So, even if you’re pretty stable (and I like to think that I normally am), when you’re on prescription medication, you have to get checked out my a professional every once in a while. To that end, I went to my psychiatrist on Tuesday to get my papers renewed.
Let me set the scene for you: imagine me, no makeup on because I was running late but tasty ice coffee in hand, pretty dress on, and feeling fucking good. First words out of my mouth are said with a smile (“Which chair do I sit in? You redecorated!”).
This woman has seen me at some of my worst points. She did her best to put together the pieces I had broken into during my early 20’s with a glue of medication and just good ol’ life advice. And here I was, together. Smiling. Joking. Talking excitedly about my future, despite my unstable current situation (please refer to section 1: ffs just make me full time with benefits already). The bad patch I went through two weeks ago came up, but the tone was so different from the last time I came in, right before I was about to be kicked out a grad school, right when I was both relieved and petrified.
Near the end of the appointment, she looked me in the eyes in a way she never really has and said the following (paraphrased, of course):
"You’ve made such great progress, but I want you to keep in mind how your anxiety works. Another doctor who saw you in your bad patches might have wanted to change your medication or try something else entirely, but that’s not what works for you. And I want you to remember that, when the bad moments come and your anxiety seems like all there is, that you’ve made so much progress and that those feelings are only temporary."
I started crying and she asked why. And I said, “I just hate remembering how bad it is.”
But that was the point. I have to remember how bad it was and can be. I say this because today has been a bad anxiety day. While work is fine and I continue to kick its butt (cautious optimism!), anytime I popped on any social media for a break today, including enjin and facebook, I kept getting those nagging thoughts that come with my bad days. Seeing someone that I consider a good friend mentioning another friend of theirs brought out the (so stupid) thoughts: “I guess I’ve been replaced.” Seeing people tag each other on tumblr triggered a: “I’m so removed from all of them, I should just leave. No one would care.” Replying to a funny facebook post with my own joke brought up: “Who the fuck are you kidding with these jokes? These people don’t care about you.”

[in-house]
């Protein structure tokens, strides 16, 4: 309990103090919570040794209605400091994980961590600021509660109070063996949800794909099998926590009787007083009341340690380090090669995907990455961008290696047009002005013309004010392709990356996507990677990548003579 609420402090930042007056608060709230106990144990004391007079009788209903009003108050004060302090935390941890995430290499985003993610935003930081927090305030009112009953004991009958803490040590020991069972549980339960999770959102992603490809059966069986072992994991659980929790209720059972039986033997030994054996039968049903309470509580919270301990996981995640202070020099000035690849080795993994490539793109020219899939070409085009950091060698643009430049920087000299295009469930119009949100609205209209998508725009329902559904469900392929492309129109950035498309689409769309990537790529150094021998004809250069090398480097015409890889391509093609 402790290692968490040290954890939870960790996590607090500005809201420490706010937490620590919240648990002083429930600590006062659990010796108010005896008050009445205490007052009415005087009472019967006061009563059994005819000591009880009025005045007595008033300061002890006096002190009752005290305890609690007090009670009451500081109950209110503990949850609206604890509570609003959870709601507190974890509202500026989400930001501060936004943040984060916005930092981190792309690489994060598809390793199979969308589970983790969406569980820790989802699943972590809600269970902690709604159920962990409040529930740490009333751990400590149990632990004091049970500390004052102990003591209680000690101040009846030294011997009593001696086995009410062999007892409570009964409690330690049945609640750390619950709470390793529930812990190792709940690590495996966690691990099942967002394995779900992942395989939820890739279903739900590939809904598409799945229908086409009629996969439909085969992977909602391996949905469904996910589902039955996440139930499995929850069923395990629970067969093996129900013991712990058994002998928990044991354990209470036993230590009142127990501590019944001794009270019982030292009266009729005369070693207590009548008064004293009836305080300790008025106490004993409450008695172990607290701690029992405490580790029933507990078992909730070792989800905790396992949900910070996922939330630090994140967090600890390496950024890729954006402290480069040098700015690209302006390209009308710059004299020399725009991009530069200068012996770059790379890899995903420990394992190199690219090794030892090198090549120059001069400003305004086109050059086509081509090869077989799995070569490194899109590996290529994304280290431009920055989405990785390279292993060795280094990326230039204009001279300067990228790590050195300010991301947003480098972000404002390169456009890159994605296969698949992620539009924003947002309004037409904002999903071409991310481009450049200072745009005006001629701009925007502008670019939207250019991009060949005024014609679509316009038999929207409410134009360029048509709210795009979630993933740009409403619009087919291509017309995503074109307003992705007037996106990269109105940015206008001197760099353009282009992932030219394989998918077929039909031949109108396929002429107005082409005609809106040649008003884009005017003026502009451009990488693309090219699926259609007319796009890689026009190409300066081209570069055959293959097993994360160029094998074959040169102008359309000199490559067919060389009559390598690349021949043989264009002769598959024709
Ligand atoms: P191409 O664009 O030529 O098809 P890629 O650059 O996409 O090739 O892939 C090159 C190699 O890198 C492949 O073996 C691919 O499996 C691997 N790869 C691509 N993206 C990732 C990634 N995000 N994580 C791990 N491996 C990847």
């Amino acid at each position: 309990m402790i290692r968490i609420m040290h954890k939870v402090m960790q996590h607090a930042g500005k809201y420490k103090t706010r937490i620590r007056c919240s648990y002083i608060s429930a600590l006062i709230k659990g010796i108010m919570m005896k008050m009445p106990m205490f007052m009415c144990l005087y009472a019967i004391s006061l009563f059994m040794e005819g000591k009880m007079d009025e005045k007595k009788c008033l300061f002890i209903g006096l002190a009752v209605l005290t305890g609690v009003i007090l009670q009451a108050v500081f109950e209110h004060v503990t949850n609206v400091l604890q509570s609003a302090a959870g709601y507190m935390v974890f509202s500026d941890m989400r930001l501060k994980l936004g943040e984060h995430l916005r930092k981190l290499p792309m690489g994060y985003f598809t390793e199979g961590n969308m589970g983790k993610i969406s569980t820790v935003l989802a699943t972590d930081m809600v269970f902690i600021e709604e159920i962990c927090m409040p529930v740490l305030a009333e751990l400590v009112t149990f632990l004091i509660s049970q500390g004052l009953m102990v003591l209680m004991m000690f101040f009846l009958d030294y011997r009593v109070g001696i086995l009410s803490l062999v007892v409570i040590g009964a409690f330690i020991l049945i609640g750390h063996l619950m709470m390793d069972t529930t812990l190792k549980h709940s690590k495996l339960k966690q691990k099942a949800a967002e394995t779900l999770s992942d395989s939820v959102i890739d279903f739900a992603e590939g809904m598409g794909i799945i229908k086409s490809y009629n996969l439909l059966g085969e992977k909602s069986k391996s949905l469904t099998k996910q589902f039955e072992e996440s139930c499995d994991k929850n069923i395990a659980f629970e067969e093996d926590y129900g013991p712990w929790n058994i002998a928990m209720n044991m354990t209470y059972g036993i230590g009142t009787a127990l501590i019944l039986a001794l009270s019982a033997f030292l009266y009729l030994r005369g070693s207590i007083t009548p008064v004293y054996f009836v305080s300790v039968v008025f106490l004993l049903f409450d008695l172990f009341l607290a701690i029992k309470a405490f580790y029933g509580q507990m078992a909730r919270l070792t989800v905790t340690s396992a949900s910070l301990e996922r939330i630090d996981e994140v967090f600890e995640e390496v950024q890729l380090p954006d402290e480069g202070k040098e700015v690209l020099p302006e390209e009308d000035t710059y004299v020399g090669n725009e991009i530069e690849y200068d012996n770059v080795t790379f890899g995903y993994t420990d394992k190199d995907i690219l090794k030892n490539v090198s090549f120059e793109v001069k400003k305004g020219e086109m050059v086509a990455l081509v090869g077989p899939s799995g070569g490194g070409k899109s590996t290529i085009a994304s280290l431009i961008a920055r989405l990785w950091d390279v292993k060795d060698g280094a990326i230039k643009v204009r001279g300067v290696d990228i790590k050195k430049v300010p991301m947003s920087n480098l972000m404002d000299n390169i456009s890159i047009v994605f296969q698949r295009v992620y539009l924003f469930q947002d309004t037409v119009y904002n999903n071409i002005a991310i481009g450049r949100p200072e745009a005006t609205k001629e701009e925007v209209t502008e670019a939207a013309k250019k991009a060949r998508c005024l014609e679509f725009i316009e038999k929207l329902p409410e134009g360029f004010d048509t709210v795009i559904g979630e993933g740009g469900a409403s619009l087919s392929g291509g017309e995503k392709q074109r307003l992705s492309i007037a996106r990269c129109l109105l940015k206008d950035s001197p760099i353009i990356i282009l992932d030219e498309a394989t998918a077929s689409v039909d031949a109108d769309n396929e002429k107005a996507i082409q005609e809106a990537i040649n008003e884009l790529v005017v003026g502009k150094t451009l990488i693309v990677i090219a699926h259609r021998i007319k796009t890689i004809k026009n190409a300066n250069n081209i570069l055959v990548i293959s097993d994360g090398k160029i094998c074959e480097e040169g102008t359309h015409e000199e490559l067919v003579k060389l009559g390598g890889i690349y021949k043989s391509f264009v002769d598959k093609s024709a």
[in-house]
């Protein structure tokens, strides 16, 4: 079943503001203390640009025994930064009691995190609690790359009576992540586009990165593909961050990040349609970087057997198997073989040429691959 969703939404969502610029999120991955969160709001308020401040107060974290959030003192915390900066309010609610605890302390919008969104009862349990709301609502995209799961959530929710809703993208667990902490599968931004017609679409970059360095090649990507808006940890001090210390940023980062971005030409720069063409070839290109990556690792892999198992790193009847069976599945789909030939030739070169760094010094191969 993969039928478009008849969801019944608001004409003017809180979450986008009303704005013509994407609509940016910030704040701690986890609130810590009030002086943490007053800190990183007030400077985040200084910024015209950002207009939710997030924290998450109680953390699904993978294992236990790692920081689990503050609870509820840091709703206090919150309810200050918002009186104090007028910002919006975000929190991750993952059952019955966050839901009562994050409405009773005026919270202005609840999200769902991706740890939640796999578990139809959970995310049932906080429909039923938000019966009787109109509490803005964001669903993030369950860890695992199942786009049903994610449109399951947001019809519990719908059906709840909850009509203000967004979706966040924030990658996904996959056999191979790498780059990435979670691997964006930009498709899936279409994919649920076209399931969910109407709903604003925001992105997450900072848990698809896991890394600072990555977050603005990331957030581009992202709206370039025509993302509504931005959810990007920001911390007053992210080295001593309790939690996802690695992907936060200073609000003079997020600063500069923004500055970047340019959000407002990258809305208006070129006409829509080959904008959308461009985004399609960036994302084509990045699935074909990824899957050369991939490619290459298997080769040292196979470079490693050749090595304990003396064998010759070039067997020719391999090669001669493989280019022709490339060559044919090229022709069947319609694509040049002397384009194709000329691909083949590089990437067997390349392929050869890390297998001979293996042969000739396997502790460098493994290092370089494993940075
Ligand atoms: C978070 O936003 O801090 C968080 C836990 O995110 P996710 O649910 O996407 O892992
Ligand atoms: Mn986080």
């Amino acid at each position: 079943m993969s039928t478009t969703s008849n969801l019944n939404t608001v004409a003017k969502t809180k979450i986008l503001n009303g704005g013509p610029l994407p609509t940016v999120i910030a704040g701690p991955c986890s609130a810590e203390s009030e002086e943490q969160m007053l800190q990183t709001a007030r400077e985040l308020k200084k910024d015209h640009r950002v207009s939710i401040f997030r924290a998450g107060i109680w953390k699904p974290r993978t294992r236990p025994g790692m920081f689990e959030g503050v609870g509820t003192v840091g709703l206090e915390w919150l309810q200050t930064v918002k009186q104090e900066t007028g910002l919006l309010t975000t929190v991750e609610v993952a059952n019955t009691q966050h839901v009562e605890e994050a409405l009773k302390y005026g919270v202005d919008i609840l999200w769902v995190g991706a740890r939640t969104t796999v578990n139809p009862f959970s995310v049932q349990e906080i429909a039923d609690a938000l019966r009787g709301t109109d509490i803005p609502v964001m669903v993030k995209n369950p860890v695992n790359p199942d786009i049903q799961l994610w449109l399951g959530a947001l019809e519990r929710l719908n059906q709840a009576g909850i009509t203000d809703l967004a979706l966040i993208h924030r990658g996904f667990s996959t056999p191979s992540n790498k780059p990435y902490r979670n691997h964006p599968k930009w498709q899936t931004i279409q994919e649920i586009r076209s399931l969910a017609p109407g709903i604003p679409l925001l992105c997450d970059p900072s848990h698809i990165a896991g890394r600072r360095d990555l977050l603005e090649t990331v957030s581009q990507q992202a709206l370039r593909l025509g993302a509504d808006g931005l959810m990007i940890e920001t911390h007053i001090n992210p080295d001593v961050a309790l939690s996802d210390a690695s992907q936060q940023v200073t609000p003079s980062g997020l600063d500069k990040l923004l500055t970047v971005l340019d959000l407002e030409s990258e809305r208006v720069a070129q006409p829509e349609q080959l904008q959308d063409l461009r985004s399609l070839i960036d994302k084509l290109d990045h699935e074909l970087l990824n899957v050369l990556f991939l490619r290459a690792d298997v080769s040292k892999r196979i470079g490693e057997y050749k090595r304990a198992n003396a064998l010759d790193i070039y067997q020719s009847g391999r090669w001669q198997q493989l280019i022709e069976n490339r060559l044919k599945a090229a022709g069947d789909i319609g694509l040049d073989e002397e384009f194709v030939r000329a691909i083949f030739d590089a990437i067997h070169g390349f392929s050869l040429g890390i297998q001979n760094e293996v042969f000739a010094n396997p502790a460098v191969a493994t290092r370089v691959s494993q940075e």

So here I am, waiting to be picked up at work and feeling like I need a drink, a nap, and a cry. And fucking why? Something in my head that’s cross-wired, that’s spiking for no reason or flattening our when it should be spiking. Who the fuck knows, but that was my doctor’s point, right? That I have to be aware that this is how my brain works (for now, let’s hope) but that doesn’t mean that’s how the world is.
Yeah, there’s some truth in my nagging worries. I should stop isolating myself from people. I should try to be better at being friends with people without feeling like I need their constant reminder that they actually do like and care about me and accepting that they can care and like about me and other people. Acknowledging that I like cracking stupid jokes and not everyone has to appreciate me beyond them since there’s nothing be lost in it. But those are things I can work on. They aren’t worth just throwing in the towel on.
This place is starting to become where I come to just try to figure myself out, which means it comes out pretty negative and attention seeking. Trust that most days are pretty good. Trust that I think things are going in the right direction. That’s to myself, too. Trust that this history is not my entire history but it’s an important part of it and it’s part of how I’m working on going into my non-young adulthood as less of a wreck than my early adult self has managed to be.
Is it time for a moral? A point? I guess trust your doctor. Don’t take silence from people as a sign that they don’t care. Let yourself have a fit as long as, in the end, you say, “Ok, now what do I do to fix it?”
So there you go, internet, my end of week, mid-study-crunch, end of workday random introspection on being an anxious wreck.
Maybe someday I’ll talk to some of you more consistently that shouting into this echo chamber. I have one week to go until my (second) GRE and then hopefully I can try to engage. I miss you guys.